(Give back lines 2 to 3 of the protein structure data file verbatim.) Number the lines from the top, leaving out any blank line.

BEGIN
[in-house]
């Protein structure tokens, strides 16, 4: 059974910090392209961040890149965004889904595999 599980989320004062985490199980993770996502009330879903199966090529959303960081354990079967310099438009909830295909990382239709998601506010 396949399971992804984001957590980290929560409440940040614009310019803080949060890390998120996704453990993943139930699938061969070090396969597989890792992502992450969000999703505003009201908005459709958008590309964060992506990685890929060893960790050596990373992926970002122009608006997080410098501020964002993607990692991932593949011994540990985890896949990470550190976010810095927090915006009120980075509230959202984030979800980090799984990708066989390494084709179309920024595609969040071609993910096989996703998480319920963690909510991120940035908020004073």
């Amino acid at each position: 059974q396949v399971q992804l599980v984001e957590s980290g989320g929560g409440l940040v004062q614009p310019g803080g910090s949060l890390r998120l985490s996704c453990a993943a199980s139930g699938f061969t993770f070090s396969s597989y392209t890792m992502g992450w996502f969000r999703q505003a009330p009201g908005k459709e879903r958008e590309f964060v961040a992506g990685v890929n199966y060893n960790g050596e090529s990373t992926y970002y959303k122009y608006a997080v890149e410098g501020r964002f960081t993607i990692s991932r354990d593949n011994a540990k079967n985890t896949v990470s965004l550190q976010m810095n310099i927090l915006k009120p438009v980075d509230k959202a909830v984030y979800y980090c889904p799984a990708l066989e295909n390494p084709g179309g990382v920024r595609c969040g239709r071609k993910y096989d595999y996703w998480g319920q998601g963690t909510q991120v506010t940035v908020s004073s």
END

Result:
């Protein structure tokens, strides 16, 4: 059974910090392209961040890149965004889904595999 599980989320004062985490199980993770996502009330879903199966090529959303960081354990079967310099438009909830295909990382239709998601506010 396949399971992804984001957590980290929560409440940040614009310019803080949060890390998120996704453990993943139930699938061969070090396969597989890792992502992450969000999703505003009201908005459709958008590309964060992506990685890929060893960790050596990373992926970002122009608006997080410098501020964002993607990692991932593949011994540990985890896949990470550190976010810095927090915006009120980075509230959202984030979800980090799984990708066989390494084709179309920024595609969040071609993910096989996703998480319920963690909510991120940035908020004073």
């Amino acid at each position: 059974q396949v399971q992804l599980v984001e957590s980290g989320g929560g409440l940040v004062q614009p310019g803080g910090s949060l890390r998120l985490s996704c453990a993943a199980s139930g699938f061969t993770f070090s396969s597989y392209t890792m992502g992450w996502f969000r999703q505003a009330p009201g908005k459709e879903r958008e590309f964060v961040a992506g990685v890929n199966y060893n960790g050596e090529s990373t992926y970002y959303k122009y608006a997080v890149e410098g501020r964002f960081t993607i990692s991932r354990d593949n011994a540990k079967n985890t896949v990470s965004l550190q976010m810095n310099i927090l915006k009120p438009v980075d509230k959202a909830v984030y979800y980090c889904p799984a990708l066989e295909n390494p084709g179309g990382v920024r595609c969040g239709r071609k993910y096989d595999y996703w998480g319920q998601g963690t909510q991120v506010t940035v908020s004073s």